Hail is responsible for billions of dollars of damage each year, according to the Insurance Information Institute. It only takes one bad hailstorm to damage your roof or siding, dent your vehicle or crack your windshield. Knowing what to expect, along with having the right auto and home insurance, will help you to protect your biggest investments.


What causes hail?

Hail commonly occurs during severe thunderstorms. It’s formed when storm winds carry rain up into the extremely cold parts of the atmosphere. The rain freezes, comes in contact with more rain that freezes to it, and ultimately becomes a chunk of ice. Eventually, the hailstones grow heavy and fall to the ground.

Hail can be as small as the size of a pea or as large as a softball. Most hail, however, is golf ball-sized or smaller. Windspeeds can cause hail to hit at a rate between 44-72 mph. Hail mixed with high winds has been known to cause severe damage.


What damage can hail do to your home?

ROOFS: Roof damage from hail is common. Large pieces of hail can make dents in shingles and destroy the roof’s finishes. Different types of shingles show damage in different ways. For asphalt and composition shingles, look for dings that are black in color or soft to the touch. They may resemble a bruise on an apple. Also, look for loss of granules on asphalt; the shingles may appear shiny. For wood shingles, look for splits that are brown or orange and have sharp edges. Damaged shingles can cause your roof to leak or create water damage to the structure below. Getting these fixed is important to keeping the integrity of your roof.

Pro-Tip: Are you renovating your home? Consider impact-resistant shingles that can withstand hail. Not only will they help to reduce damage, but they may also help you qualify for a discount on your property insurance.


SIDING: Hail can cause dents in aluminum siding and cracks in vinyl or wood siding. Water can seep in and cause problems. Look for warping or buckling, chipping, cracks, dents and holes. It’s best to do this when the sun isn’t too bright, as it could cast shadows and prevent you from seeing the damage. Again, get any damaged siding fixed as soon as you are able.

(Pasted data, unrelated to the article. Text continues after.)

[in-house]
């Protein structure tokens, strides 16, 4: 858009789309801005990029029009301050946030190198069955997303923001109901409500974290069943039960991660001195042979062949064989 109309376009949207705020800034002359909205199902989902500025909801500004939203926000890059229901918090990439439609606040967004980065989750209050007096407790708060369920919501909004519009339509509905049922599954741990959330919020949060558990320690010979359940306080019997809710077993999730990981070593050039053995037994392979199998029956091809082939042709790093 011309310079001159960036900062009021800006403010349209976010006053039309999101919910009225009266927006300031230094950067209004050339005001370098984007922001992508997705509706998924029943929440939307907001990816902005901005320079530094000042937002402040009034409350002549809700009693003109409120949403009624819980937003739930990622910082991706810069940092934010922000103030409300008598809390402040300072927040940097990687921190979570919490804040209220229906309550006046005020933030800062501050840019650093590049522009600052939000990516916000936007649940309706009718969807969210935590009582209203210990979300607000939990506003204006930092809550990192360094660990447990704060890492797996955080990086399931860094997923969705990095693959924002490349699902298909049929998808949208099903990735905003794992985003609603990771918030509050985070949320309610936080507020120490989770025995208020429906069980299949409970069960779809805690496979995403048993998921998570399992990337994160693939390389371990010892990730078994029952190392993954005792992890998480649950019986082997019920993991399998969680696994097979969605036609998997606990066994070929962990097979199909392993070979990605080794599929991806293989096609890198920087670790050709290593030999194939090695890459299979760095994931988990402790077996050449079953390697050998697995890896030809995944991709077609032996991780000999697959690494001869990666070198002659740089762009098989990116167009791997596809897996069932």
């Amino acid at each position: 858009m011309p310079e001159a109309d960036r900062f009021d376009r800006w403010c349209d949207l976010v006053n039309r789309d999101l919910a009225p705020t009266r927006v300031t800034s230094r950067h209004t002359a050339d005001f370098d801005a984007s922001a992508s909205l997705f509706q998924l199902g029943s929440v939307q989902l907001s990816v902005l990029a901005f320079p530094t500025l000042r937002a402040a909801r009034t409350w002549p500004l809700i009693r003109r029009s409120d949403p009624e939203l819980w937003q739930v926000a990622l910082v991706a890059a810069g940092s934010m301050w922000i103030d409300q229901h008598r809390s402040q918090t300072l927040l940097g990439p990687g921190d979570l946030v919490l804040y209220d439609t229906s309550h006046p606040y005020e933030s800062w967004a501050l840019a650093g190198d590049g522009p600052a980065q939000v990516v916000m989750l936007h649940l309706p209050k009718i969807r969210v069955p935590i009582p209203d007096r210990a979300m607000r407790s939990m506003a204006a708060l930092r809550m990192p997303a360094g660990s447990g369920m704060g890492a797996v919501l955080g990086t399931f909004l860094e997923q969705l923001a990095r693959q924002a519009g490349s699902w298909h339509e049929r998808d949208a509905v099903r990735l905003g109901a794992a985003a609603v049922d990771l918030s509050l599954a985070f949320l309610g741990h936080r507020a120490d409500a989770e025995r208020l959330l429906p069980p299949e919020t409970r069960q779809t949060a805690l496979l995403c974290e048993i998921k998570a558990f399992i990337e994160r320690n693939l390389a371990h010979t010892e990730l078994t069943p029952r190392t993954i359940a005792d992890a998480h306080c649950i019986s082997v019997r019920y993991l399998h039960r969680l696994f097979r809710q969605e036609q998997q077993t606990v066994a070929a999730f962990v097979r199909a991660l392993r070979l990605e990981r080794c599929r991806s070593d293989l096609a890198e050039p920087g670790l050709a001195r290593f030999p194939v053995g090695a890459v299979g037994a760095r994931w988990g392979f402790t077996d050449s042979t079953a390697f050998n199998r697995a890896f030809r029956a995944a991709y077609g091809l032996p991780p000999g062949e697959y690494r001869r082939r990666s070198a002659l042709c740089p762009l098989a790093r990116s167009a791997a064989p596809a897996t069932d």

GLASS: During a hailstorm, stay away from skylights, windows, and glass doors, which are at risk for breakage from hail. Close your drapes, blinds, or shades in case a broken window occurs. This can help keep some of the glass from being blown around your house. Also, you may choose to install shutters which can help to protect your glass. You have a responsibility to make reasonable and necessary repairs to protect your property from further damage, as per your insurance contract. Your insurance company might reimburse you for these costs.


PATIO FURNITURE: Protect your patio furniture by covering it, or moving it inside a garage. Prune your trees ahead of time to remove weak or dead branches that can cause additional problems.


What damage can hail do to your car?

WINDSHIELD AND WINDOWS: Similar to the glass in your home, your car’s windshield, windows, and sunroof can be cracked or even shattered by hail. Cover your vehicle with a car cover. You can buy one or make your own with blankets. Secure the blankets with duct tape; while it may leave a sticky residue, it will not damage your paint.